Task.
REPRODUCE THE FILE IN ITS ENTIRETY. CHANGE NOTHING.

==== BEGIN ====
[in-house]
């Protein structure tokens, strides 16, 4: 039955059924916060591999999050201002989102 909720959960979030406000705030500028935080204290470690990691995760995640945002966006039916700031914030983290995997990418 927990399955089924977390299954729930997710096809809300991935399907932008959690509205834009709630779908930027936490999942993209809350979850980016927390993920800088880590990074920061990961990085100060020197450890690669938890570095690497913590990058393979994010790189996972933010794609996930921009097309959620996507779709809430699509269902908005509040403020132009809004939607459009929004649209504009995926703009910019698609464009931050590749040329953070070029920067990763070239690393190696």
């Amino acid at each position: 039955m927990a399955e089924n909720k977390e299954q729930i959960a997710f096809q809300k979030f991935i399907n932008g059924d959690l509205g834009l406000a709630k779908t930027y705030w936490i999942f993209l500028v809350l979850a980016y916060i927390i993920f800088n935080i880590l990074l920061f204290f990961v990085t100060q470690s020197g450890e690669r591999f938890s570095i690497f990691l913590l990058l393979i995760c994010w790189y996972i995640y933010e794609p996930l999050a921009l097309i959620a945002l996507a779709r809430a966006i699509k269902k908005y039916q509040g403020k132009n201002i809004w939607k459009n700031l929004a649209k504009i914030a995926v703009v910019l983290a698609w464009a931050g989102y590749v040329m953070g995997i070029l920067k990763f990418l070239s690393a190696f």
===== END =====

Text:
[in-house]
């Protein structure tokens, strides 16, 4: 039955059924916060591999999050201002989102 909720959960979030406000705030500028935080204290470690990691995760995640945002966006039916700031914030983290995997990418 927990399955089924977390299954729930997710096809809300991935399907932008959690509205834009709630779908930027936490999942993209809350979850980016927390993920800088880590990074920061990961990085100060020197450890690669938890570095690497913590990058393979994010790189996972933010794609996930921009097309959620996507779709809430699509269902908005509040403020132009809004939607459009929004649209504009995926703009910019698609464009931050590749040329953070070029920067990763070239690393190696």
């Amino acid at each position: 039955m927990a399955e089924n909720k977390e299954q729930i959960a997710f096809q809300k979030f991935i399907n932008g059924d959690l509205g834009l406000a709630k779908t930027y705030w936490i999942f993209l500028v809350l979850a980016y916060i927390i993920f800088n935080i880590l990074l920061f204290f990961v990085t100060q470690s020197g450890e690669r591999f938890s570095i690497f990691l913590l990058l393979i995760c994010w790189y996972i995640y933010e794609p996930l999050a921009l097309i959620a945002l996507a779709r809430a966006i699509k269902k908005y039916q509040g403020k132009n201002i809004w939607k459009n700031l929004a649209k504009i914030a995926v703009v910019l983290a698609w464009a931050g989102y590749v040329m953070g995997i070029l920067k990763f990418l070239s690393a190696f």